As matters now stand, CA-125 is useful only as a means of monitoring women who are being treated for ovarian cancer. Among these patients, normal CA-125 levels indicate that the cancer is under control, while elevated CA-125 tells doctors that the cancer has recurred. In any other circumstances, a test for CA-125 is meaningless.
When fibroids cause heavy bleeding or pain, interfere with pregnancy, or are pressing on adjacent organs and interfering with their normal function, surgery may be the best treatment available.
Fibroids can cause extremely heavy periods, which can continue for seven to fifteen days. As you know, every month the lining of the uterus thickens in preparation for pregnancy. When pregnancy does not occur, this tissue, the endometrium, is shed during menstruation. When the endometrium breaks away from the inner wall of the uterus, a network of corkscrew-shaped arteries called the spiral arteries open and begin to bleed. (The illustration shows a cross-section of uterus with the cavity filled with endometrium and the spiral arteries leading to the endometrium. The illustration shows some of the endometrium breaking away from the wall and the spiral arteries open and bleeding.)
The bleeding is normal. It is designed to flush the tissue out of the uterus. The separation of the endometrium from the uterine wall releases a powerful hormone called prostaglandin, which causes the smooth muscle of the uterus to contract and squeeze the lining and blood out from the cavity and through the vagina. The contraction also squeezes shut the spiral arteries, stopping the bleeding. Under normal circumstances, women stop bleeding after a few days and do not hemorrhage or form clots.
If you look at the illustration to the right, which shows a submucous fibroid bulging into the cavity of the uterus, you can see that the uterine musculature cannot contract in the area surrounding the fibroid because the normal tissue has been pushed aside. As a result, the arteries in this area will remain open. When this occurs, a women will hemorrhage, pass large clots, and have a period that lasts up to fifteen days. She can become severely anemic and often will feel weak, faint, and unable to go about her usual activities. The longer this continues, the worse it becomes, because as the tumor grows, more spiral arteries become involved and the heavier she will bleed.
Every gynecologist knows of a woman with large fibroids who became pregnant and delivered a normal child. But those of us who specialize in infertility recognize that this depends upon the location and the size of the fibroids. Many patients with fibroids either cannot get pregnant or will not be able to sustain the pregnancy. To understand the obstacle fibroids present, you have to picture the scenario that sets the stage for a successful pregnancy.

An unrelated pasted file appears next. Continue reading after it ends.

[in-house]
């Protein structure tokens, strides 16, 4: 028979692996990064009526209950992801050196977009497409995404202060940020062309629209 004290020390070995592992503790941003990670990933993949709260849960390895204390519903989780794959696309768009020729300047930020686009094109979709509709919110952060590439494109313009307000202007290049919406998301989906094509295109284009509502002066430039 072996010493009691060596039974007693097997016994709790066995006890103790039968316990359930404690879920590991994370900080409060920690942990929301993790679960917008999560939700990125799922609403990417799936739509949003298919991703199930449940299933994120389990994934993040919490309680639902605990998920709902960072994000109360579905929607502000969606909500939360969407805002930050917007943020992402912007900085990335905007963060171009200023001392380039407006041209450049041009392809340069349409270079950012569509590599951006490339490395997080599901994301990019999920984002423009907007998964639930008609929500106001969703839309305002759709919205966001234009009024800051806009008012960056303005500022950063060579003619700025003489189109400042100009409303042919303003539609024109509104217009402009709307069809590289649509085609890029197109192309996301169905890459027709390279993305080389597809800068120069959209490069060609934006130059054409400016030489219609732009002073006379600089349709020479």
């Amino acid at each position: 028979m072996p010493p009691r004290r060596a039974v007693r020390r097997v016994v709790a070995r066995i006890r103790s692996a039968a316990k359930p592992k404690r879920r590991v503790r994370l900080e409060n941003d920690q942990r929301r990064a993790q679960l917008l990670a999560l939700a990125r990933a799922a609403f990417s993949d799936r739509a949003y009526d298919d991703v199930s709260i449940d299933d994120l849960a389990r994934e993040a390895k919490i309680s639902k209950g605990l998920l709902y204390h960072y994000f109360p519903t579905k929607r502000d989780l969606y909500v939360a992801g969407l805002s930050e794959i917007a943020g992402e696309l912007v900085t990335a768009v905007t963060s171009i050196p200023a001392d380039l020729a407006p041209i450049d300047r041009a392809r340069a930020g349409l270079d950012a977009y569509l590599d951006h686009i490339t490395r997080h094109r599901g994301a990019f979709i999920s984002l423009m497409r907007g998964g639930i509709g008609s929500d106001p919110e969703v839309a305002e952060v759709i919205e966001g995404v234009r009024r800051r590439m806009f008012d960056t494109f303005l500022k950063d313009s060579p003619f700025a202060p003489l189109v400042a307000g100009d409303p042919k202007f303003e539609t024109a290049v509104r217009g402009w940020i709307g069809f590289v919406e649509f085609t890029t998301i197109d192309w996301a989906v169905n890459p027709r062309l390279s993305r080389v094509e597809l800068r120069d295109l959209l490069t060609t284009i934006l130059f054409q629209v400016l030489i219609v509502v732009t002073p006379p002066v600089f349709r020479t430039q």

A fertilized egg cannot implant in a section of the uterine wall occupied by a fibroid; if it tries to attach itself, it will be rejected immediately and flow out with the next period.
The fertilized egg may implant in the wall near a fibroid but far enough away so that it can connect with the mother's blood supply. Trouble begins when the nearby fibroid begins to grow in response to the tremendous amounts of estrogen women produce during pregnancy. At some point, the fibroid and the fetus will begin to compete for the available blood supply.
The fragile fetus, attached to the uterine wall only by a delicate thread, always loses this struggle to the tough fibroid rooted in the uterine wall. As a result, the pregnancy ends, usually within twelve weeks. If the fertilized egg implants farther away from the fibroid and establishes itself, it may have adequate blood supply but eventually it too will have to compete for space with the rapidly growing fibroids. As with the fetus located closer to the fibroid, the fetus will lose. Under these circumstances, a miscarriage usually occurs later in the pregnancy, between the fifteenth and eighteenth week.
Fibroids can interfere with pregnancy when they are located near the fallopian tubes and obstruct the tubes so that sperm cannot go up or the egg come down.
For many years gynecologists believed that only submucous fibroids interfered with pregnancy. However, a number of recent studies have demonstrated that women who were previously unable to conceive also became pregnant after intramural of subserous fibroids were removed.
Several types of pain associated with fibroids usually lead to surgery:
When recommending hysterectomy, doctors sometimes use scare tactics – the suggestion that you may have cancer. A woman with fibroids is no more at risk for any kind of cancer than any other woman. Any time a doctor suggests the possibility of malignancy to justify hysterectomy, your best course of action is to find another doctor. Don’t let yourself be frightened into an unnecessary hysterectomy. If you have fibroids and need surgery, the appropriate operation is myomectomy, not hysterectomy.